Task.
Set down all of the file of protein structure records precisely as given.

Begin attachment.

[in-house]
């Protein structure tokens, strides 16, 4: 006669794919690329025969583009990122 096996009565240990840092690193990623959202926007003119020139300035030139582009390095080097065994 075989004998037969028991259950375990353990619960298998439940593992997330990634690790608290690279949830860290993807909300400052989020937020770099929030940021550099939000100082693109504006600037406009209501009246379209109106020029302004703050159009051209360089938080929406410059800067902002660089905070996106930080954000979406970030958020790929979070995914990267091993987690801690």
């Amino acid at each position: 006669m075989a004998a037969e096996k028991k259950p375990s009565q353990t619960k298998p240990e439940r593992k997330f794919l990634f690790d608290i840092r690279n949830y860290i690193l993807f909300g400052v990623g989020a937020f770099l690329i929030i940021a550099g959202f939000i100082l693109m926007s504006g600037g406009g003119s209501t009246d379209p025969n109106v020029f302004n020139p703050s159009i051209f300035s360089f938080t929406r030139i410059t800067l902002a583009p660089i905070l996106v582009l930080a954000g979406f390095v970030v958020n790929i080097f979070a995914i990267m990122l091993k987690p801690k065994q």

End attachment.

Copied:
[in-house]
């Protein structure tokens, strides 16, 4: 006669794919690329025969583009990122 096996009565240990840092690193990623959202926007003119020139300035030139582009390095080097065994 075989004998037969028991259950375990353990619960298998439940593992997330990634690790608290690279949830860290993807909300400052989020937020770099929030940021550099939000100082693109504006600037406009209501009246379209109106020029302004703050159009051209360089938080929406410059800067902002660089905070996106930080954000979406970030958020790929979070995914990267091993987690801690």
């Amino acid at each position: 006669m075989a004998a037969e096996k028991k259950p375990s009565q353990t619960k298998p240990e439940r593992k997330f794919l990634f690790d608290i840092r690279n949830y860290i690193l993807f909300g400052v990623g989020a937020f770099l690329i929030i940021a550099g959202f939000i100082l693109m926007s504006g600037g406009g003119s209501t009246d379209p025969n109106v020029f302004n020139p703050s159009i051209f300035s360089f938080t929406r030139i410059t800067l902002a583009p660089i905070l996106v582009l930080a954000g979406f390095v970030v958020n790929i080097f979070a995914i990267m990122l091993k987690p801690k065994q």